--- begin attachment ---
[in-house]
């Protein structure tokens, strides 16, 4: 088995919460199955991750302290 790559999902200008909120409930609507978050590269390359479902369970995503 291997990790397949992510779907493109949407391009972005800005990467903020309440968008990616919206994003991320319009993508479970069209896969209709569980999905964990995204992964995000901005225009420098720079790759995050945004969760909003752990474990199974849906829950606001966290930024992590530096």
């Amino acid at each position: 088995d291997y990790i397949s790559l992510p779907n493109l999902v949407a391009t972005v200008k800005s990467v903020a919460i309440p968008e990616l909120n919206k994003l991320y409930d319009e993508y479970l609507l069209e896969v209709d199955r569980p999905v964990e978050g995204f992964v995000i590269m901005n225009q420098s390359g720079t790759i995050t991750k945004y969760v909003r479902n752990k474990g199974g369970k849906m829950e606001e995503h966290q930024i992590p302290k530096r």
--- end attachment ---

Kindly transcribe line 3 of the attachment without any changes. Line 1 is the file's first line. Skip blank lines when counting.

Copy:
């Amino acid at each position: 088995d291997y990790i397949s790559l992510p779907n493109l999902v949407a391009t972005v200008k800005s990467v903020a919460i309440p968008e990616l909120n919206k994003l991320y409930d319009e993508y479970l609507l069209e896969v209709d199955r569980p999905v964990e978050g995204f992964v995000i590269m901005n225009q420098s390359g720079t790759i995050t991750k945004y969760v909003r479902n752990k474990g199974g369970k849906m829950e606001e995503h966290q930024i992590p302290k530096r």